Porsche 911UK Forum

Welcome to the @Porsche911UK website. Register a free account today to become a member! Sign up is quick and easy, then you can view, participate in topics and posts across the site that covers all things Porsche.

Already registered and looking to recovery your account, select 'login in' and then the 'forget your password' option.

Brake problems? 996 turbo


Well-known member
27 Jul 2012
911 brakes are supposed to be great but I need to push a little harder for the car to stop, the pads are fine, the rotor are fine, oil level, etc, what else can I check?

Has your car been fitted with "harder" track-day pads, maybe?

They would not be as immediately responsive as the OEM pads for the Turbo, but more fade-resistant and allow better modulation. Tastes differ, so they wouldn't be every one's cup of tea.

Another possibility could be a failing vacuum servo unit.
"They all do that, Sir!"*

996 and 997 brakes are servo assisted (hence allowing ABS/PSM), they are just not highly assisted and hence may feel stiff. (they are four or six pots remember)

They may feel a bit "wooden", but that is probably being cruel. Modern cars, since AUDI went mad with over-assistance a decade or so ago, and require almost ballerina delicacy not to go through the windscreen.

We have got used to these. The "stiff" pedal will ironically give you more feel, better linearity and most importantly a decent platform to perfom heal-and-toe!

* of course this all depends on each of our definitions of "harder" is. It could still be that your master cylinder is FUBAR!
Ok, thanks, maybe I should just drive another one to see if mine is normal.
melodasi said:
Ok, thanks, maybe I should just drive another one to see if mine is normal.

I assumed on first reading your post that you were familiar with Porsche brakes, but now somehow finding them different in feel on a particular Porsche which is new to you.
If it's your first Porsche then it'll be as GT4 wrote. You just need to get accustomed to the different philosophy which Porsche applies to braking systems.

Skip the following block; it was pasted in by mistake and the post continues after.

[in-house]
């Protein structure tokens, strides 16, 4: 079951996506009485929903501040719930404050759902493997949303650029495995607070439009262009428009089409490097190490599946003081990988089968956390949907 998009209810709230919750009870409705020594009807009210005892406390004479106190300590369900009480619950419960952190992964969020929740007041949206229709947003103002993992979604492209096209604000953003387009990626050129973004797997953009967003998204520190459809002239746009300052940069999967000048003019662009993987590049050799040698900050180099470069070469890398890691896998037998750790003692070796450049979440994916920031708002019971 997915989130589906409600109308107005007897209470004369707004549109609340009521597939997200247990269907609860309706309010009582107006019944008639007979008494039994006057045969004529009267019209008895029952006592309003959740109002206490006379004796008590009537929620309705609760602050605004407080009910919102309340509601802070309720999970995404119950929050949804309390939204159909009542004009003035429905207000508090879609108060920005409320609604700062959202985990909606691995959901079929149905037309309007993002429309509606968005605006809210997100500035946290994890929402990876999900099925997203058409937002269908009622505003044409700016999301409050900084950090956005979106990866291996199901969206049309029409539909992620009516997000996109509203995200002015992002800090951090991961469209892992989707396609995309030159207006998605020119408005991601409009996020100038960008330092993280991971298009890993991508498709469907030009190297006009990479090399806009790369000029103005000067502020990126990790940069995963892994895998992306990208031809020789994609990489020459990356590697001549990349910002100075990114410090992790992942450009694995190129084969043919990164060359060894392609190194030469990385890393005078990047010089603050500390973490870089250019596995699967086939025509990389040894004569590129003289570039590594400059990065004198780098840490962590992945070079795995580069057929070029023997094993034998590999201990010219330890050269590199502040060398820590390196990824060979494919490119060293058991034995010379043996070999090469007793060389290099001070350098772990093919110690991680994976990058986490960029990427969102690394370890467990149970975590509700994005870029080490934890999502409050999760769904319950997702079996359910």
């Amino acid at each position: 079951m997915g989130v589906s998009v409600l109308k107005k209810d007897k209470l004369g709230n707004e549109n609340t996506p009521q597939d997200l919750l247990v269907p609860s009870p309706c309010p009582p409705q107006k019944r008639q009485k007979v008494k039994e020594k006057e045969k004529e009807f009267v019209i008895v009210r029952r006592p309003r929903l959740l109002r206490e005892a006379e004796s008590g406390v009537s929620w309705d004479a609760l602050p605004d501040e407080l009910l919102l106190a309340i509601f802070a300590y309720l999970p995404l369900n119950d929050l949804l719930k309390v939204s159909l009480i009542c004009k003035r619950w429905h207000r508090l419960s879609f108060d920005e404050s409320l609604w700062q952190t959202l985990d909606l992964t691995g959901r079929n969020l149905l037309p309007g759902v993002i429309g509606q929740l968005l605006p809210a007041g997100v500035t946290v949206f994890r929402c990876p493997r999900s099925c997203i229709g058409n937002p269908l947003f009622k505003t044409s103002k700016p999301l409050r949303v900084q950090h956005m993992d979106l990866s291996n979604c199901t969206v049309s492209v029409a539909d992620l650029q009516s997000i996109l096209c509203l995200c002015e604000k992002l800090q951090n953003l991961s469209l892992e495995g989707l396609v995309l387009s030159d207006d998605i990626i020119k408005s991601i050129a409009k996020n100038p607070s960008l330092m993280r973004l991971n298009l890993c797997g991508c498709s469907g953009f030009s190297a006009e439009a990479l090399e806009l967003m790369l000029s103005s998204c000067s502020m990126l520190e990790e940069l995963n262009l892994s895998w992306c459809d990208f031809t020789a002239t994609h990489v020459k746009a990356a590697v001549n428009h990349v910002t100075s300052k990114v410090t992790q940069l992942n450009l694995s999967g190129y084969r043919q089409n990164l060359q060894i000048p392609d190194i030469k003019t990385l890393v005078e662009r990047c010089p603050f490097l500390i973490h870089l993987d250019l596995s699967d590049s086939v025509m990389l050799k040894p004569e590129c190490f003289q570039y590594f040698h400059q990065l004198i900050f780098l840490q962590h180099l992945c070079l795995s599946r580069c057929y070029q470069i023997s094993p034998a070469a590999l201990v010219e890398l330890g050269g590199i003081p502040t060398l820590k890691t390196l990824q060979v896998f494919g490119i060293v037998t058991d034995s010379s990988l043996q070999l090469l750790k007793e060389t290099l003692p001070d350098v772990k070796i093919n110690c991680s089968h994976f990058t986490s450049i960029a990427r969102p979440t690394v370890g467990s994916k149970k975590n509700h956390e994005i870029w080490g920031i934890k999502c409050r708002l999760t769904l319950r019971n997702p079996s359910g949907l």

They are as all sports car brakes should be: Laid out to resist fade under heavy use and to provide the driver with more feel for what's happening at the wheels so that he can better modulate the braking effect.
When I first got my 996 Turbo I had the same 'wooden' feel with my brakes. After reading alot on the internet, and everyone saying the same thing about how you have to give that extra push on the brakes until you get used to them.

So I did that, only after a few weeks of ownership I can to the conclussion that these where the worst brakes that I have ever used!

I booked the car in with my local Indie (George McMillen) who sat down with me to discuss the problem.

I thought that there was no bite/brake feel when applying the brakes, you just had to push harder for the car to stop.

After a test drive, at last someone could see where I was coming from (regarding braking), so George stripped down the brakes to inspect.
The pads where fine but not original porsche and had a glassed over look about them!

Goerge fitted new pads, bleed them and then bedded them in properly before giving me the car back.

The difference is night and day!

The car stops fantasticlly and the brake feel is how it should be!

Hope this is some help,

Even OEM spec brake pads can become glazed if the car is generally driven .... um .... "gently" :D , and always stopped using a long, light application of the brakes.

The pads should ideally be "bedded in" when first fitted by making several hard stops from high speeds, and this same process can also be used to remove any glazed deposits which might later arise on the pad or disc rubbing surfaces during the life of the pads.
infrasilver said:
Something I did to mine at the weekend was to drill out all the rust mixed with brake dust that clogs the vent holes in the discs, it made a bit of difference. I was amazed at how much crap was in those holes.

Dont you have PCCBs on your car? Or is it just yellow callipers?

Forum statistics

Latest member